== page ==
Product modernization uses the engineering change management principle of change control boards to review and implement product changes and improvements. The U.S. Office of the Under Secretary of Defense for Acquisition, Technology, and Logistics (OUSD AT&L) provides an online reference for product modernization and the use of an ECP to document planned product or service modernization efforts.

Product modernization and upgrades require the use of system documentation. A key part of the product change process is to change the supporting system documentation functions, interfaces, modes, performance requirements, and limitations. Both INCOSE (2012) and Blanchard and Fabrycky (2005) stress the importance of understanding the intended usage of the product or service documented in the form of a concept of operations.

If system documentation is not available, reverse engineering is required to capture the proper “as is configuration” of the system and to gain understanding of system behavior prior to making any changes. Seacord, Plakosh, and Lewis's Modernizing Legacy Systems (2003), explains the importance of documenting the existing architecture of a system, including documenting the software architecture prior to making any changes. Chapter 5 of Seacord, Plakosh, and Lewis provides a framework for understanding and documenting a legacy system (2003). The authors point out that the product or service software will undergo a transformation during modernization and upgrades. Chapter 5 introduces a horseshoe model that includes functional transformation, code transformation, and architecture transformation (Seacord, Plakosh, and Lewis 2005).

During system verification and validation (after product change), it is important to perform regression testing on the portions of the system that were not modified to confirm that upgrades did not impact the existing functions and behaviors of the system. The degree and amount of regression testing depends on the type of change made to the system and whether the upgrade includes any changes to those functions or interfaces involved with system safety. INCOSE (2012) recommends the use of a requirements verification traceability matrix to assist the systems engineer during regression testing.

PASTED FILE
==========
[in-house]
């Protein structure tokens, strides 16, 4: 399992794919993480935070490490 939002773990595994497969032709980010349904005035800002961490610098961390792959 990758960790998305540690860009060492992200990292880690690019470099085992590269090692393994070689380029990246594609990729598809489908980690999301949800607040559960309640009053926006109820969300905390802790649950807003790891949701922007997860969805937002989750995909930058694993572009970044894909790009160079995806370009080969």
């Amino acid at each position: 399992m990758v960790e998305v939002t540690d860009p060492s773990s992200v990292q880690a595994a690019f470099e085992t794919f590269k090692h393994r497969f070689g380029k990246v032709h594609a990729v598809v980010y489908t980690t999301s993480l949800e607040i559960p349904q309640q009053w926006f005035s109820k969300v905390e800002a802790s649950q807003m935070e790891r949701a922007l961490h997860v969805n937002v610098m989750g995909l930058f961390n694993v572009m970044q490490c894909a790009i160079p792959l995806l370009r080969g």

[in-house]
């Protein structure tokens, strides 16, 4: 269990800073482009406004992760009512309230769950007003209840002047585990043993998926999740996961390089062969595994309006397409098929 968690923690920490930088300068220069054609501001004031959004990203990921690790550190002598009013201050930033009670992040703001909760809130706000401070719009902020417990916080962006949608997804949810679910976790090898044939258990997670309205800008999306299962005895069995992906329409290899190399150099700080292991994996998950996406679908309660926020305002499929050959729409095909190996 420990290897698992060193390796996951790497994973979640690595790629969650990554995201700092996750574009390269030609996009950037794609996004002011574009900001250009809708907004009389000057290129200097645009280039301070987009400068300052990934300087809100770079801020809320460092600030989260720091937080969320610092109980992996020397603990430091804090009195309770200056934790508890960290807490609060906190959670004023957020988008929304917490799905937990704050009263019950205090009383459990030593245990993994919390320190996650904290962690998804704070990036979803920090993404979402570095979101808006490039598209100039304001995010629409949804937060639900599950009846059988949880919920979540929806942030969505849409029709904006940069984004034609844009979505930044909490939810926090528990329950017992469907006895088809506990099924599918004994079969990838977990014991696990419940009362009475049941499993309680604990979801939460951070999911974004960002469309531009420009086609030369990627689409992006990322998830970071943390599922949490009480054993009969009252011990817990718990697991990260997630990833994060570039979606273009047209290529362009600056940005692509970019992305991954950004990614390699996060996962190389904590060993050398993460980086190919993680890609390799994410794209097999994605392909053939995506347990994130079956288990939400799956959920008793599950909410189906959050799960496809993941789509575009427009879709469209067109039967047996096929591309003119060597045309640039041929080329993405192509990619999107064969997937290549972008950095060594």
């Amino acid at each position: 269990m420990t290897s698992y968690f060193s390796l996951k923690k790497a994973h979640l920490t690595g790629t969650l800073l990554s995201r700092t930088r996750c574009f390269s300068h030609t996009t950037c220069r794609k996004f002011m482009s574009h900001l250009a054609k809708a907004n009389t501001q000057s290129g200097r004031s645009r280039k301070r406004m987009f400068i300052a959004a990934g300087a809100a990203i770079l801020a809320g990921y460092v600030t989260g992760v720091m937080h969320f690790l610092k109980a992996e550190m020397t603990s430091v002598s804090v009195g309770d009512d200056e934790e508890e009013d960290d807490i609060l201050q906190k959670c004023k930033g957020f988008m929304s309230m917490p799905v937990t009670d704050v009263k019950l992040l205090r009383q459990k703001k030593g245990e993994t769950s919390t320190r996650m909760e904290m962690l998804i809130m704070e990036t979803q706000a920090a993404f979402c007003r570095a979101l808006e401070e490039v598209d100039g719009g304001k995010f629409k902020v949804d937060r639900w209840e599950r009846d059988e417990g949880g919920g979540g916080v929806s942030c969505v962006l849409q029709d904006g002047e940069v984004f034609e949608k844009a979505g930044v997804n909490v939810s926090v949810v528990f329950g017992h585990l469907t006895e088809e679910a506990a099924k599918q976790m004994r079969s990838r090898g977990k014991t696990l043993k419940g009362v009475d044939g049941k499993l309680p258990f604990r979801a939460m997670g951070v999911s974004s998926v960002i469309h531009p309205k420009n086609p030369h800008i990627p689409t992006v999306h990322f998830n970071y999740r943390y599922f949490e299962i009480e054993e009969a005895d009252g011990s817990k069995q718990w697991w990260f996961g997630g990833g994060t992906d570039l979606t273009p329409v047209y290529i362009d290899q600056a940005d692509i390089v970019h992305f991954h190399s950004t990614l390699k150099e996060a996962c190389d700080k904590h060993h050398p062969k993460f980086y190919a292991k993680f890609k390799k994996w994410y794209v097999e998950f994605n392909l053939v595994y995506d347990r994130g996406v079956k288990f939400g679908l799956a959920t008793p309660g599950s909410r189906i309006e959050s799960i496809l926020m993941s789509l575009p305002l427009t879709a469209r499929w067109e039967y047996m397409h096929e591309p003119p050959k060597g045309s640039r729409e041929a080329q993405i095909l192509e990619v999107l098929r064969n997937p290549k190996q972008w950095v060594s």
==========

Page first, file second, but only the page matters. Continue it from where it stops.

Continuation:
It is important to consider changes to the system support environment. Change may require modification or additions to the system test equipment and other support elements such as packaging and transportation.

Some commercial products contain components and subsystems where modernization activities cannot be performed. An example of these types of commercial systems can be seen in looking at consumer electronics, such as radios and computer components. The purchase price of these commercial systems is low enough that upgrades are not economical and are considered cost prohibitive.

Application to Service Systems

Service system modernization may require regulatory changes to allow the use of new technologies and new materials. Service system modernization requires backward compatibility to previous provided service capability during the period of change. Service system modernization also generally spans large geographical areas, requiring a phase-based change and implementation strategy. Transportation systems, such as highways, provide service to many different types of consumers and span large geographical areas. Modernization of transportation systems often requires reverse engineering prior to making changes to understand how traffic monitoring devices such as metering, cameras, and toll tags interface with the rest of the system. The California Department of Transportation's (CDOT's) Systems Engineering Guidebook for Intelligent Transportation Systems (ITS) (2005) adds reverse engineering to the process steps for system upgrade. In addition, this reference points out the need to maintain system integrity and defines integrity to include the accurate documentation of the system's functional, performance, and physical requirements in the form of requirements, design, and support specifications.

Software modernization is discussed in the Guide to the Software Engineering Body of Knowledge (SWEBOK) (Bourque and Fairley, 2014).

Application to Enterprises

Enterprise system modernization must consider the location of the modification and the conditions under which the work will be performed. The largest challenge is implementing the changes while the system remains operational. In these cases, disruption of ongoing operations is a serious risk. For some systems, the transition between the old and new configuration is particularly important and must be carefully planned.

Enterprise system modernization may require coordination of changes across international boundaries. Enterprise modifications normally occur at a lower level of the system hierarchy. Change in requirements at the system level would normally constitute a new system or a new model of a system.